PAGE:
U.S. government agencies are being hard-pressed to improve IT infrastructure services. Earlier this month, the federal information technology acquisition reform act scorecard revealed that the majority of the 24 graded agencies are significantly underperforming, with more than half of the agencies receiving a letter grade of D or lower.
The scorecard was not necessarily intended to be a cause for concern, so much as it was an attempt to catalyze greater effort among those agencies that are lagging by FITARA standards. However, as reported by SiliconANGLE, the U.S. government accountability office's recent discovery of an additional 2,000 data centers that had been previously unaccounted for coupled with the FITARA results is, in fact, alarming.
Data center consolidation in the spotlight
Data center consolidation has been one of the most heavily encouraged methods for eliminating duplicative spending, both on the state and federal levels – and for good reason. The state of Nebraska recently projected that it would save $5.3 million over the course of 10 years as a result of a new data consolidation initiative. On the federal level, the GAO reported$3.6 billion in savings from 2011 to 2014 as a result of efforts made by government agencies to improve IT infrastructure, noting that data center consolidation significantly factored into this sum.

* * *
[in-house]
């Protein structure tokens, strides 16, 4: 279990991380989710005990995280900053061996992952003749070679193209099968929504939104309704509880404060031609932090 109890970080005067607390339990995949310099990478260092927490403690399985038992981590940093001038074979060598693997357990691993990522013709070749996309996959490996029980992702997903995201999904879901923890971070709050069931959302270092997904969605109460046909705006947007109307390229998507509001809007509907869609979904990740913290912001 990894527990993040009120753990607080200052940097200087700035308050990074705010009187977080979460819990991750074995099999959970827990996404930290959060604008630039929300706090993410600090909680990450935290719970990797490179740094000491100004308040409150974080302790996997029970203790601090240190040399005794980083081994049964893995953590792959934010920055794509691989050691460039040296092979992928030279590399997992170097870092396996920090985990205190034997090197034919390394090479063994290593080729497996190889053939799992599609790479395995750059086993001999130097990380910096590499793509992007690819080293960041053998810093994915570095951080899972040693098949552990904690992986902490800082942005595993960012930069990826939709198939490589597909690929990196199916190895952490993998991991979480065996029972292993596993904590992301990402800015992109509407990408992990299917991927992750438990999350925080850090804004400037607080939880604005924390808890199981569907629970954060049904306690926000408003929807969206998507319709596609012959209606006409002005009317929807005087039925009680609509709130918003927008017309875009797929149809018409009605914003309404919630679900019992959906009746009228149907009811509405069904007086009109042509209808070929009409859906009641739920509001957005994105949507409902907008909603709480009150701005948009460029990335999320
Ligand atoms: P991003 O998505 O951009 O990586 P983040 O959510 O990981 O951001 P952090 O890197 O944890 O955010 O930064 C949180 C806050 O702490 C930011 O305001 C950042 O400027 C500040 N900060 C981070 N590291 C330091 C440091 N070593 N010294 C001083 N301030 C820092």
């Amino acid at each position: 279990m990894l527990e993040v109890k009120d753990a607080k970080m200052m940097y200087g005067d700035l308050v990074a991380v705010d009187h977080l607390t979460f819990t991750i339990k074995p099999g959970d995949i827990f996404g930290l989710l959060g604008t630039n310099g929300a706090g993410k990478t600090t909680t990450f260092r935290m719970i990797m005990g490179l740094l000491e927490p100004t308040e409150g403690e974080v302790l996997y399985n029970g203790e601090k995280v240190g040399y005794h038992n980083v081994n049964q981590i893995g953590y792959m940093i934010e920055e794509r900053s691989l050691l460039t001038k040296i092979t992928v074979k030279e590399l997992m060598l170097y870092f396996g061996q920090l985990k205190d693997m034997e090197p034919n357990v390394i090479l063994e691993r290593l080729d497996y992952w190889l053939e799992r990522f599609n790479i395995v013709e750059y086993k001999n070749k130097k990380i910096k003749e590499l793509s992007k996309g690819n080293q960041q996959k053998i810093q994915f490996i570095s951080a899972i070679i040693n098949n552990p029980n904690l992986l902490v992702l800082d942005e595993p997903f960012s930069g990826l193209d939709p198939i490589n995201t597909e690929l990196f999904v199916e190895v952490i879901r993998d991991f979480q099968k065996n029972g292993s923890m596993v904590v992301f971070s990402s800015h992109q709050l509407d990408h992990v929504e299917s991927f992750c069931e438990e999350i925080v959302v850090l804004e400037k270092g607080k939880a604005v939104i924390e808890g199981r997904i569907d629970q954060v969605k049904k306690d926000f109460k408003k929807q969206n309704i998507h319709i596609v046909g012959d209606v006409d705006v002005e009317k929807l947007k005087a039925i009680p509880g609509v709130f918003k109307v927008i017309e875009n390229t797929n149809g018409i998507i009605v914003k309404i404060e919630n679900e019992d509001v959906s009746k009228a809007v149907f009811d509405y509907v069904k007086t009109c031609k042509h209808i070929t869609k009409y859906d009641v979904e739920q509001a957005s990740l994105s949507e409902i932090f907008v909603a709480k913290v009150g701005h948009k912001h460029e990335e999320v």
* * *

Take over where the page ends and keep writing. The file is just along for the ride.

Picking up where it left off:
However, despite the fact that agencies have successfully closed down a number of data centers, the GAO's initial assessments of the progress of data center consolidation had not factored in the 2,000 recently discovered facilities. This means that the results of the original evaluations were skewed, and federal agencies are even further behind on data center consolidation than previously understood.
Looking around the bend
The discovery of the previously unreported data centers represents a huge setback for data center consolidation efforts, but it's not a nail in the coffin by any measure. Federal data center consolidation has saved money and has resulted in the closing of more than 3,000 data centers, according to DatacenterDynamics.
What does seem apparent is that the scope and execution of federal data center consolidation is more complicated than initially projected and will require greater oversight going forward. The GAO has outlined several steps that could add steam to future IT projects. They include giving federal CIOs' more control in the oversight of the process, improving visibility into the government IT acquisitions process, continuing to abide by the GAO's recommendations and demonstrating future progress in several important areas, including data center consolidation.